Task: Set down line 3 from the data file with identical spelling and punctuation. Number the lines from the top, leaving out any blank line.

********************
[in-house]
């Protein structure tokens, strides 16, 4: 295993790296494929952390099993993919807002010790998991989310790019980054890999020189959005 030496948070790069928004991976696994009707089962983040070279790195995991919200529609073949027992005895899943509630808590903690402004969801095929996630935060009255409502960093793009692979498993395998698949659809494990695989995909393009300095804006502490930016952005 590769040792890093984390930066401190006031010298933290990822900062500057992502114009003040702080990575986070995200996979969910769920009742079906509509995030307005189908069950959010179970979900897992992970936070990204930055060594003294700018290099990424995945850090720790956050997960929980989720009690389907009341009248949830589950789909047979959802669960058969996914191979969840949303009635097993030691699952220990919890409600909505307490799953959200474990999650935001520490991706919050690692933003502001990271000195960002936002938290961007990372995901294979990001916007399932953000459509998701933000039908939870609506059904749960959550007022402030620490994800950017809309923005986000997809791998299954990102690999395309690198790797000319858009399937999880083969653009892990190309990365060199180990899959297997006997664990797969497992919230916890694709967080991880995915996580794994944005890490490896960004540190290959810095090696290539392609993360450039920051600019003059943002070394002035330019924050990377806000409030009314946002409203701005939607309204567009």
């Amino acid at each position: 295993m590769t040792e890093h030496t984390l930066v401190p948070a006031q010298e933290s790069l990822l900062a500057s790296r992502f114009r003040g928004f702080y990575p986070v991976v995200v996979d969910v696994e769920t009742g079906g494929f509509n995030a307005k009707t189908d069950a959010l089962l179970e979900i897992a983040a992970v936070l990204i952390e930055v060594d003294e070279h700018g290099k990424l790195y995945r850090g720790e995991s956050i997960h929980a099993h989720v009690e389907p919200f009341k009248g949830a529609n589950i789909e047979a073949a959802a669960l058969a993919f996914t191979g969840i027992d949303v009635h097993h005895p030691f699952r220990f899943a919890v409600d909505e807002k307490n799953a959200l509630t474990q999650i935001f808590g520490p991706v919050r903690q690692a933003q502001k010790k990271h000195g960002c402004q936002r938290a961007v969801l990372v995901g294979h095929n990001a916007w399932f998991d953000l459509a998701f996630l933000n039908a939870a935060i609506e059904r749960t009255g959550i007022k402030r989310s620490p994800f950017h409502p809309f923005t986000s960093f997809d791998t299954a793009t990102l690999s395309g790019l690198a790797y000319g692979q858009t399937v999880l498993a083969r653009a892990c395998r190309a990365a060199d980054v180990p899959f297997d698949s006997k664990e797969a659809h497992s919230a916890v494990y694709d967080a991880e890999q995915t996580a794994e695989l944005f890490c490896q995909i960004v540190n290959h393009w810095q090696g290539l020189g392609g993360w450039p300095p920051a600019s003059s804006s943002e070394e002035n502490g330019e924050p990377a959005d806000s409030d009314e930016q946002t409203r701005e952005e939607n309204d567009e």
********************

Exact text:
């Amino acid at each position: 295993m590769t040792e890093h030496t984390l930066v401190p948070a006031q010298e933290s790069l990822l900062a500057s790296r992502f114009r003040g928004f702080y990575p986070v991976v995200v996979d969910v696994e769920t009742g079906g494929f509509n995030a307005k009707t189908d069950a959010l089962l179970e979900i897992a983040a992970v936070l990204i952390e930055v060594d003294e070279h700018g290099k990424l790195y995945r850090g720790e995991s956050i997960h929980a099993h989720v009690e389907p919200f009341k009248g949830a529609n589950i789909e047979a073949a959802a669960l058969a993919f996914t191979g969840i027992d949303v009635h097993h005895p030691f699952r220990f899943a919890v409600d909505e807002k307490n799953a959200l509630t474990q999650i935001f808590g520490p991706v919050r903690q690692a933003q502001k010790k990271h000195g960002c402004q936002r938290a961007v969801l990372v995901g294979h095929n990001a916007w399932f998991d953000l459509a998701f996630l933000n039908a939870a935060i609506e059904r749960t009255g959550i007022k402030r989310s620490p994800f950017h409502p809309f923005t986000s960093f997809d791998t299954a793009t990102l690999s395309g790019l690198a790797y000319g692979q858009t399937v999880l498993a083969r653009a892990c395998r190309a990365a060199d980054v180990p899959f297997d698949s006997k664990e797969a659809h497992s919230a916890v494990y694709d967080a991880e890999q995915t996580a794994e695989l944005f890490c490896q995909i960004v540190n290959h393009w810095q090696g290539l020189g392609g993360w450039p300095p920051a600019s003059s804006s943002e070394e002035n502490g330019e924050p990377a959005d806000s409030d009314e930016q946002t409203r701005e952005e939607n309204d567009e």